Orthodox Easter in Greece: A Celebration of Spirit, Traditions and Nature
Considered to be the most important holiday on the Greek calendar and one of the richest in folklore, the celebration of Orthodox Easter is extraordinary throughout Greece. While there are many local customs associated with Easter, there are several observed by all, which herald the rebirth of nature and spirit, and constitute a vibrant aspect of Greek folk culture that is rich in meaning and symbolism.
Easter, also known as Resurrection Sunday (Pascha), celebrates the resurrection of Jesus Christ. Christians believe that Jesus was crucified on Good Friday, and rose from the dead after three days on Easter Sunday. Preparations for the Orthodox Easter come to a climax toward the end of Holy Week between Palm and Easter Sunday. Easter Sunday marks the end of Lent, a 40-day period of fasting, prayer and penance, and is followed by a 50-day period called Eastertide, which ends with Pentecost Sunday.
Feasting around Greece at Easter
Easter is also for Greece the most joyous celebration of spring, with numerous festivities, deeply rooted traditions anddelicious culinary offerings, celebrated throughout the Greek countryside and islands.
From Crete to Macedonia, Easter customs become a herald of the spirit’s and nature’s rebirth. Even in today’s modern society, centuries-old traditions are still being kept alive and respected by younger generations. It is the one time of the year when families are expected to be together and people travel all over the country to celebrate Easter with their loved ones. There are many places of exquisite beauty to visit at Easter time, promising a festive and traditional atmosphere to locals and visitors alike.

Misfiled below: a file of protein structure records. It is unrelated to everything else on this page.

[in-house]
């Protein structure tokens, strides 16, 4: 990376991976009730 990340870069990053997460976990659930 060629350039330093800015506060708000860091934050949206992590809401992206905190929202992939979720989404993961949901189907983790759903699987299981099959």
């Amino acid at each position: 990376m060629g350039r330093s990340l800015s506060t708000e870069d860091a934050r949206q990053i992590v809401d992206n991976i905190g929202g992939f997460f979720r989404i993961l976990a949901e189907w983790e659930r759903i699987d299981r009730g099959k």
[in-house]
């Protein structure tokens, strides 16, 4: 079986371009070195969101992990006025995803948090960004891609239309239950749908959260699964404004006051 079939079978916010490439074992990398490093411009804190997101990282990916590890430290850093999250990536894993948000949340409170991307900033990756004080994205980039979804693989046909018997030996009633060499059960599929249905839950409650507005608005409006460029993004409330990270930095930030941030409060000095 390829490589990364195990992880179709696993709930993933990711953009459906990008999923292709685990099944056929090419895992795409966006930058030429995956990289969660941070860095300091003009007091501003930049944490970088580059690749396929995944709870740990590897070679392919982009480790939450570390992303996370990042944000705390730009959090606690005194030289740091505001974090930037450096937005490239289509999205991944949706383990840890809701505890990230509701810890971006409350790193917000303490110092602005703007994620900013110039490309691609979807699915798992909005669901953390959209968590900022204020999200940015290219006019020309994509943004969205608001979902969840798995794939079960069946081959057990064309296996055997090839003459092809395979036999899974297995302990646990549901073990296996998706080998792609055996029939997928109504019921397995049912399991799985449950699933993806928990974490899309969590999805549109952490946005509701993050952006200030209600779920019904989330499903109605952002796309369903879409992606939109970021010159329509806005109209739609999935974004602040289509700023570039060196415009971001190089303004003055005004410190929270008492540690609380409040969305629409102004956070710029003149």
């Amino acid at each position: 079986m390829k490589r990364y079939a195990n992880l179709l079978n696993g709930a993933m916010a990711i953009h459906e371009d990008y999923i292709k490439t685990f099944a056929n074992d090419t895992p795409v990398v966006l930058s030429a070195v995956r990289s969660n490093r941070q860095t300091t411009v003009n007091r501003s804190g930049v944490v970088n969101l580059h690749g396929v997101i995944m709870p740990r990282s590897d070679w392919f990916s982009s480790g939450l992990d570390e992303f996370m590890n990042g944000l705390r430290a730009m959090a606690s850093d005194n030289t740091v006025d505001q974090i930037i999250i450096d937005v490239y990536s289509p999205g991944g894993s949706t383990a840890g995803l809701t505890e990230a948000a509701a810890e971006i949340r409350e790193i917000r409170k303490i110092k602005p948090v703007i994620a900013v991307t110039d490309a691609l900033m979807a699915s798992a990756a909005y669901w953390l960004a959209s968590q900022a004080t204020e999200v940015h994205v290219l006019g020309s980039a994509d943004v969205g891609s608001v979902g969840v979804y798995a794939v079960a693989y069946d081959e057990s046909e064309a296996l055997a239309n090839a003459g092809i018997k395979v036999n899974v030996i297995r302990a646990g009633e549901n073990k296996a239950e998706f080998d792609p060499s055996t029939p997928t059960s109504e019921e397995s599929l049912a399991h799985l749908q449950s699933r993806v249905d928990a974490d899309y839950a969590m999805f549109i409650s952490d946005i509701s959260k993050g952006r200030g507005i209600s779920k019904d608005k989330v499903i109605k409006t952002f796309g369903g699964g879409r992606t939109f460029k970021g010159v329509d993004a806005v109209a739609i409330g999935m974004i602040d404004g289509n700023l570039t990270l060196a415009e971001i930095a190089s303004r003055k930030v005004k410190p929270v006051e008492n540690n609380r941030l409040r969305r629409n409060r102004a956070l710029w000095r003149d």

The Easter table is a reflection of tradition combined with the seasonality of Greek cuisine. Slowly roasted whole lambs on a spit, red easter eggs, braided sweet breads (tsoureki), Easter soup (mayiritsa) and grilled tripe-roll (kokoretsi) are among the most typical Easter dishes throughout the countryside. Local specialties like the traditional ‘mastelo’ roast on the island of Sifnos, lazarakia sweet bread buns of Astypalaia, and Zakynthian traditional kouloura cake are among the many other goods decorating the celebration tables around the country.